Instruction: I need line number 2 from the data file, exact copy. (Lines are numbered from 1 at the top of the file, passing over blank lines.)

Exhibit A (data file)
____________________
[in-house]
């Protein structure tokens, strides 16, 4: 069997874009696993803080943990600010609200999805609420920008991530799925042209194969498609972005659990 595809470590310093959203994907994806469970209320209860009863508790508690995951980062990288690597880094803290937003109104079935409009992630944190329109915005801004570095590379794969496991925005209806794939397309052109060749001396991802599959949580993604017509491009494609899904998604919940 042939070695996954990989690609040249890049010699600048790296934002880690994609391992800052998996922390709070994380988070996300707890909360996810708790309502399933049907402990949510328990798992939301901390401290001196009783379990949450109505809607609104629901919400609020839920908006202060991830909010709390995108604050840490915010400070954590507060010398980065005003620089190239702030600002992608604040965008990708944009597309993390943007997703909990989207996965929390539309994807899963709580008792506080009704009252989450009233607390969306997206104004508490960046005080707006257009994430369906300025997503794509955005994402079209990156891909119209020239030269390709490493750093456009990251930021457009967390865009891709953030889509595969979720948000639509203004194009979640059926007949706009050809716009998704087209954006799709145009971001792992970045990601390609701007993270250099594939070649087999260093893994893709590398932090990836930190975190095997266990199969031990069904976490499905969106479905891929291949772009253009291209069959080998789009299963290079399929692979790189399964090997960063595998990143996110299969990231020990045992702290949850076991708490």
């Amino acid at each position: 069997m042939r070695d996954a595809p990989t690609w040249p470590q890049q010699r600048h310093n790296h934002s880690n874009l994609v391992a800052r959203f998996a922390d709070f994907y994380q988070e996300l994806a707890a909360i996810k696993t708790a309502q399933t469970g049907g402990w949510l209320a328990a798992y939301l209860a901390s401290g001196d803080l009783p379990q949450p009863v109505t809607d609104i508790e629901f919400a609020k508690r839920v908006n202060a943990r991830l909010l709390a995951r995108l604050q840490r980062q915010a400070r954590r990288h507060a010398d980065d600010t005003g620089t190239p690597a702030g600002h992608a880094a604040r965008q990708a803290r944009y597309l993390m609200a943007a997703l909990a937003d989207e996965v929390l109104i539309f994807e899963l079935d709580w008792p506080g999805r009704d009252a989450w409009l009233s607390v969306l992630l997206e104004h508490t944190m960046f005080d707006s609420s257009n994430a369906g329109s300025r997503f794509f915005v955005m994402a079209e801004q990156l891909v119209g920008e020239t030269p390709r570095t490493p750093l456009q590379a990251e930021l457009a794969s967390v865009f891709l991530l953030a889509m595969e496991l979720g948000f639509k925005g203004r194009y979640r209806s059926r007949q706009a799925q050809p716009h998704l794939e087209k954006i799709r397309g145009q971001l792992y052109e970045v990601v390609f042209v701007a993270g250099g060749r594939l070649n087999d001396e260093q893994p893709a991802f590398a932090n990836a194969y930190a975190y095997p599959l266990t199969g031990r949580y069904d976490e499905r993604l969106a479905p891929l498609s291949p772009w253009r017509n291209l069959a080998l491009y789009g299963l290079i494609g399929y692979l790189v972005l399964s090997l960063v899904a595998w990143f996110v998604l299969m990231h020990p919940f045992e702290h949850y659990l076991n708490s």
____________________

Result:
């Protein structure tokens, strides 16, 4: 069997874009696993803080943990600010609200999805609420920008991530799925042209194969498609972005659990 595809470590310093959203994907994806469970209320209860009863508790508690995951980062990288690597880094803290937003109104079935409009992630944190329109915005801004570095590379794969496991925005209806794939397309052109060749001396991802599959949580993604017509491009494609899904998604919940 042939070695996954990989690609040249890049010699600048790296934002880690994609391992800052998996922390709070994380988070996300707890909360996810708790309502399933049907402990949510328990798992939301901390401290001196009783379990949450109505809607609104629901919400609020839920908006202060991830909010709390995108604050840490915010400070954590507060010398980065005003620089190239702030600002992608604040965008990708944009597309993390943007997703909990989207996965929390539309994807899963709580008792506080009704009252989450009233607390969306997206104004508490960046005080707006257009994430369906300025997503794509955005994402079209990156891909119209020239030269390709490493750093456009990251930021457009967390865009891709953030889509595969979720948000639509203004194009979640059926007949706009050809716009998704087209954006799709145009971001792992970045990601390609701007993270250099594939070649087999260093893994893709590398932090990836930190975190095997266990199969031990069904976490499905969106479905891929291949772009253009291209069959080998789009299963290079399929692979790189399964090997960063595998990143996110299969990231020990045992702290949850076991708490």